Even facebook casual players want to have a higher amount of restaurant points ( or whatever ) than the rest of their friend list, and even the most carebears of moms that defend to the death "i should be able to do what everyone else does" runs to link their newly acquired shiny to her guild for self satisfaction.

A game where someone that plays one hour a game can compete with everyone else would be pointless to anyone but the most solo fanatics/casual players and those by themselves can´t make enough of a community to support and provide enough funds for this kind of game.

Wed Jun 23 2010 8:01PM Report
MurlockDance writes:

Even in CS time invested in the game allows for progression, not of your character, but of your skills as a player, and getting a higher score. Sure, every character starts out equal, but to win your matches and get a high score against veteran players in almost all cases means you have to put in a lot of time playing the game yourself and acquiring the skills.

In my eyes, only a social games like the old MUSHes I used to play back in the 90s or something like Second Life would fit the 24/7 model in the sense that there isn't any 'score' or form of competition. But still, to get anywhere in the MUSHes requires playing them with other players through role-playing to progress the story of your character. Second Life you can do whatever you want (except gamble apparently).

Thu Jun 24 2010 3:46AM Report
Meleagar writes:


Let me show you how your objections and questions are non-sequiters; for example, you imply that in my game I cannot offer an item-based reward system for activities in the game because it will make some players "better off", as if it is my game design that no player will be "better off" than another player.

First, how can you define one character as "better off" than another character when they are all advancing 24/7, and there is a classless, completely open advancement system? If you go into a dungeon and get an item like, say, the Axe of Doom, how does that make you "better off" than the guy who has put all of his advancement into political skills so he can advance into the hierarchy of city-state government? How does that make you "better off" than the person that put all their skills into tattoo and business professions so they could open up a magical tattoo shop?  Who exactly are you comparing yourself against, and by what criteria?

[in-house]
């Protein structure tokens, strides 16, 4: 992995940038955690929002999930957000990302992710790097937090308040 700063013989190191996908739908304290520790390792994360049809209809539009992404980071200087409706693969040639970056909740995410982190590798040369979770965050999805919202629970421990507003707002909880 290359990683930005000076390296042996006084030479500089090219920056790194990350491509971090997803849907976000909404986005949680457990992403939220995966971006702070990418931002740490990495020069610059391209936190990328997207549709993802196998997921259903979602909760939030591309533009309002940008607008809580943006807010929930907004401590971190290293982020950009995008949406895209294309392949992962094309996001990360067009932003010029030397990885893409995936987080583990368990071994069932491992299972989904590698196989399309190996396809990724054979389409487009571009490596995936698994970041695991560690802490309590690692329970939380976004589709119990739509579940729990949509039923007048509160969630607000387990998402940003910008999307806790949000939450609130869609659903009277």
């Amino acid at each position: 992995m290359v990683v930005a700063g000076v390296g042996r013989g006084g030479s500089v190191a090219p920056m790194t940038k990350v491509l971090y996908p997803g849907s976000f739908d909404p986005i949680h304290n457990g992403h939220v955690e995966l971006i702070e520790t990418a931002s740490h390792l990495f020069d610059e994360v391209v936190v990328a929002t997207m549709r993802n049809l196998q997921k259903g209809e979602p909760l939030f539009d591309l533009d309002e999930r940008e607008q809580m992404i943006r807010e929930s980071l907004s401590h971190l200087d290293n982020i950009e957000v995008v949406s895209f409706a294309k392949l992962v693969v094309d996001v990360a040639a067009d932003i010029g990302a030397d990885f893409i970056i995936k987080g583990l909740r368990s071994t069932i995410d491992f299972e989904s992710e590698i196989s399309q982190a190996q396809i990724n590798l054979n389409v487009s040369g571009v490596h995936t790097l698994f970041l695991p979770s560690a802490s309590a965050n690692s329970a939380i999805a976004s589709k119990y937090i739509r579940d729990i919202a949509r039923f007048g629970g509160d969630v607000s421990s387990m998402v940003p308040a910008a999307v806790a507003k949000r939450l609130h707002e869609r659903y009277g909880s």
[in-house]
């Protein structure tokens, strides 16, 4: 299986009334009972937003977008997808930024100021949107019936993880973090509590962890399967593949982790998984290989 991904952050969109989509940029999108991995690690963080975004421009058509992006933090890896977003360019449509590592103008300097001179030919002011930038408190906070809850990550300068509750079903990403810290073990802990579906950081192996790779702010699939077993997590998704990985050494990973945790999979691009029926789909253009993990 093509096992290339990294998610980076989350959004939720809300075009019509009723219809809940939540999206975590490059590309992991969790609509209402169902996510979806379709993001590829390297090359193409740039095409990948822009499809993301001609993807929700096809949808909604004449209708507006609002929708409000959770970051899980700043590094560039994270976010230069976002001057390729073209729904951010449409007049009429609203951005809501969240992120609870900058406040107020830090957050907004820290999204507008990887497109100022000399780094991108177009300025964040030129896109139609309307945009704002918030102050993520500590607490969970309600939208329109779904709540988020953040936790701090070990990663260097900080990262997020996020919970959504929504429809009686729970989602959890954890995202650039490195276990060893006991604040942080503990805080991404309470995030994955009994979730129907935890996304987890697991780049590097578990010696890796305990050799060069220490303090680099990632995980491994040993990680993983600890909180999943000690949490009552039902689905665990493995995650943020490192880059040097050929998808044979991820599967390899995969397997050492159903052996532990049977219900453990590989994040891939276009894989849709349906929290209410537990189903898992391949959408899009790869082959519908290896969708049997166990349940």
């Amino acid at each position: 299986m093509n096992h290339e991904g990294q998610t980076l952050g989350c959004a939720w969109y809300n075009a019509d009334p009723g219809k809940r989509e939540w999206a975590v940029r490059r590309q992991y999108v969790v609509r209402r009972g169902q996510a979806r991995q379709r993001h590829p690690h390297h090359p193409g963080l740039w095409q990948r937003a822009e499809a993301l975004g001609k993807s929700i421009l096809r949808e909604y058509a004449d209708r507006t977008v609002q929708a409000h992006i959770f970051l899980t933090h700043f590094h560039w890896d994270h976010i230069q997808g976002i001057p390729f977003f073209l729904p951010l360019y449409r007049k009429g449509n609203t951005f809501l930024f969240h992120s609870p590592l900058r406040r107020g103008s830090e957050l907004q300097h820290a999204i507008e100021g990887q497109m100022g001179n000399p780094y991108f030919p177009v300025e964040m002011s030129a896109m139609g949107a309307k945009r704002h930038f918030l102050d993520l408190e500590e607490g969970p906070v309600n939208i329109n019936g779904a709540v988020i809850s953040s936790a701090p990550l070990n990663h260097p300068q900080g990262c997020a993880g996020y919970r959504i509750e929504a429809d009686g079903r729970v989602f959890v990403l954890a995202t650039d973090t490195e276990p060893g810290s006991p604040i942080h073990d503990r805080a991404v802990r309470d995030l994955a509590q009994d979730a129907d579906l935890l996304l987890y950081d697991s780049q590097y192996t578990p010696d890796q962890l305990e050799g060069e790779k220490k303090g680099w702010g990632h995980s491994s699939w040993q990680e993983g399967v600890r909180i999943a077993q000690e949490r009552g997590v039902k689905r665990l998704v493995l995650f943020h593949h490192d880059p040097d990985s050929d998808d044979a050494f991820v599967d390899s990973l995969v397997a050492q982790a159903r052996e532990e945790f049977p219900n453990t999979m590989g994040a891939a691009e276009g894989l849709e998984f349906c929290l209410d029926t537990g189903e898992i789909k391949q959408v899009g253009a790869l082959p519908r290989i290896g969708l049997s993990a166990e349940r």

My 24/7 open advancement system isn't designed to make everyone in the game equal in any comparative sense; its purpose is to geometrically expand character development diversity.  Some people are going to be almost unbeatable at PvP; some people are going to excel at PvE; others are going to be master blacksmiths, others respected diplomats. Others will be leaders, and some will be jack-of-all-trades.

The only thing my system does is equalize character advancement rates and gives them the opportunity to acquire game money by setting their characters to work while they are offline if they wish.  If people dedicate themselves to making money, they will make more money than other players; if people dedicate themselves to acquiring superior gear for their particular character, they can so in several ways; if they dedicate themselves to any particular line of advancement, they will be better at that than other players not so dedicated, or how have a broader advancement approach.


Yes, I want the opportunity to develop a top tier player over time, in any particular line of advancement if I so choose, regardless of how much time I have available to spend online. I understand that you don't understand this, and I understand that you don't think the game would succeed.  But, that is exactly what I am advocating.

If it helps, think of it as a character development system (instead of a "game"), where i pay my $15 a month and I get to set my development queues (like in Eve) to advance my character down any set of development paths I wish.  Let's say I can even manage my character's development and access their stats and read about what acquirable attributes, skills, talents and professions will do for my character from my i-phone or i-pad.

In this sense, the game is a lot like the hugely popular "Sins of a Solar Empire", where much of the game is just really just managing your empire; except you are managing the advancement of your stable of characters and you don't actually  have to have the game running on your computer to do so.

However, the added bonus to this "character development system" is that there is also a world you can enter with your characters and interact with other people's characters, a world full of monsters, quests, lore, politics, and opportunities for you to use all of your gained skills.  There are events, dungeons, intrigue, role-play, social interaction, items of all kinds to be acquired. In this sense, "the game" might be more comparable to a blend of "2nd Life", "The Sims", and a 3D version of Ultima Online.

This kind of game would represent a different form of entertainment value than most MMOGs out today; you pay $15 a month and you get to manage the 24/7 advancment of a stable of characters and have a full, deep, broad massively-inhabited online role-playing world you can visit with any of your characters any time you want.